Spotlight interview with Abdul Karim Radhi, legislation advisor of the GFBTU - Bahrain

“We have to revive the culture of trade unionism in Bahrain”

“We have to revive the culture of trade unionism in Bahrain”

Brussels, 12 February 2007: Trade unionism is taking off in Bahrain, one of the only countries in the Persian Gulf authorising free trade unions (since 2002). 55 companies now have a union and the 25,000 members are grouped within the General Federation of Bahrain Trade Unions (GFBTU). One of the union’s future priorities is the defence of migrant workers, which constitute 60% of the labour force in Bahrain. Abdul Karim Radhi, legislation advisor of the GFBTU, comments on the development of trade unionism in Bahrain and the region, and underlines the challenges raised by migration.

How did trade unionism develop in Bahrain?

New legislation introduced in 2002 authorised the official existence of trade unions. Prior to that, trade unionism existed as an underground movement, but many trade unionists were either in prison or living in exile. 2002 saw the establishment of a monarchy (Sheikh Hamad assumed the title of King) and the adoption of legislative reforms, including the recognition of freedom of association. We currently have 55 company trade unions. We do not yet have sectoral federations, but they will come, as our movement grows. There is still not much of a trade union culture in Bahrain, which is why we only have 25,000 members (10% of whom are women) out of a total labour force of 350,000 (of which 60 are migrants). We represent around 19% of local workers and perhaps 1% of migrant workers.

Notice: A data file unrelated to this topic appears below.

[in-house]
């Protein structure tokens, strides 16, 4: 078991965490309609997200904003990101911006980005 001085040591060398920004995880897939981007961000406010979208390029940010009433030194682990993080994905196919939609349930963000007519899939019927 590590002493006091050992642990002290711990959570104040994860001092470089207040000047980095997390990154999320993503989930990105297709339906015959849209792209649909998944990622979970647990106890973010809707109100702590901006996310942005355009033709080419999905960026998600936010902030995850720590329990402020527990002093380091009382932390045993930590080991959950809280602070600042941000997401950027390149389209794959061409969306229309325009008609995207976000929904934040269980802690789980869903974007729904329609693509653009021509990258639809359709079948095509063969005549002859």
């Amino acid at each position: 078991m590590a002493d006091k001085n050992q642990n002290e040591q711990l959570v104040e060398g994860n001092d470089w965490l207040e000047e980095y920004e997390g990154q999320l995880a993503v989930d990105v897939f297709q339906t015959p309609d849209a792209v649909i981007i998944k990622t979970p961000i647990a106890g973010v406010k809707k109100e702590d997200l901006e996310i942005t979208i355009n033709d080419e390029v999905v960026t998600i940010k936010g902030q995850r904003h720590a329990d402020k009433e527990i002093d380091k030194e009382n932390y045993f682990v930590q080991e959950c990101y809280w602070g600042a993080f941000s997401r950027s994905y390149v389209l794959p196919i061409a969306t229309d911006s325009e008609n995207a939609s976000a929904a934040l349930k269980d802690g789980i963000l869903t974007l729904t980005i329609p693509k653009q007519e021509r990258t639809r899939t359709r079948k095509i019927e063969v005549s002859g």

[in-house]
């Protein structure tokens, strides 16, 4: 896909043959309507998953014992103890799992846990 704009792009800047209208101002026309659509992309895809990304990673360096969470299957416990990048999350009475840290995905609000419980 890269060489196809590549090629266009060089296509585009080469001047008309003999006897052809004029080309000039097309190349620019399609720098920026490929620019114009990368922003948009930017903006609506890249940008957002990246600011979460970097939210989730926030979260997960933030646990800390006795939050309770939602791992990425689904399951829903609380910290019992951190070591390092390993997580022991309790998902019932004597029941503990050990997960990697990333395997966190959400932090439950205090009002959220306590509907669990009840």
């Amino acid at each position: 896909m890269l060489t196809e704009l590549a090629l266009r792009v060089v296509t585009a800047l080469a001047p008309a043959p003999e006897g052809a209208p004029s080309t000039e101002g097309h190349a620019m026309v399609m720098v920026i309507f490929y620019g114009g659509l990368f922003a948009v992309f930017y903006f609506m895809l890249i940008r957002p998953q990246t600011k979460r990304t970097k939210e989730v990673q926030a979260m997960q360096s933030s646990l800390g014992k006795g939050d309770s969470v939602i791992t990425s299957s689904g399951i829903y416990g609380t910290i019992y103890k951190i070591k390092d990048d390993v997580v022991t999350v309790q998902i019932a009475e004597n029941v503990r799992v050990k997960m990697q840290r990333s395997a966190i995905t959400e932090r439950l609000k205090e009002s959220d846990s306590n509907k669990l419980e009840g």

We are involved in a dispute with the government over the trade union legislation, as it has not yet given public sector workers, the sector with the highest proportion of Bahraini employees, the right to organise. The authorities are insisting that this right is limited to private sector workers but we are fighting to change this, because 35,000 workers are being deprived of a basic right on account of this limitation.

How did the Bahrainis, who had never heard mention of trade unions before, react when you asked them to join you?

They were very reticent at first, but mentalities are changing. We have lost a great deal: when the oil industry started in the 30s, most of the workers in the sector were Bahrainis and they organised protests and strikes for the right to unionise. During that period, because the trade union movement was linked to political movements, the government and the companies did everything to repress it. We have lost a great deal of time between 1938 and 2002. We have also lost the culture of trade unionism.

Everyone, even non-union members, enjoys the benefits we obtain through our trade union struggle. In that respect, there is little incentive to join. So we are working more towards benefits given by the trade union rather than the employers, such as trying to conclude agreements with commercial centres, for example, to get discounts for our members. We organise cultural activities and hold events for our members, such as May Day (recognised as a public holiday since 2002) or national holiday celebrations.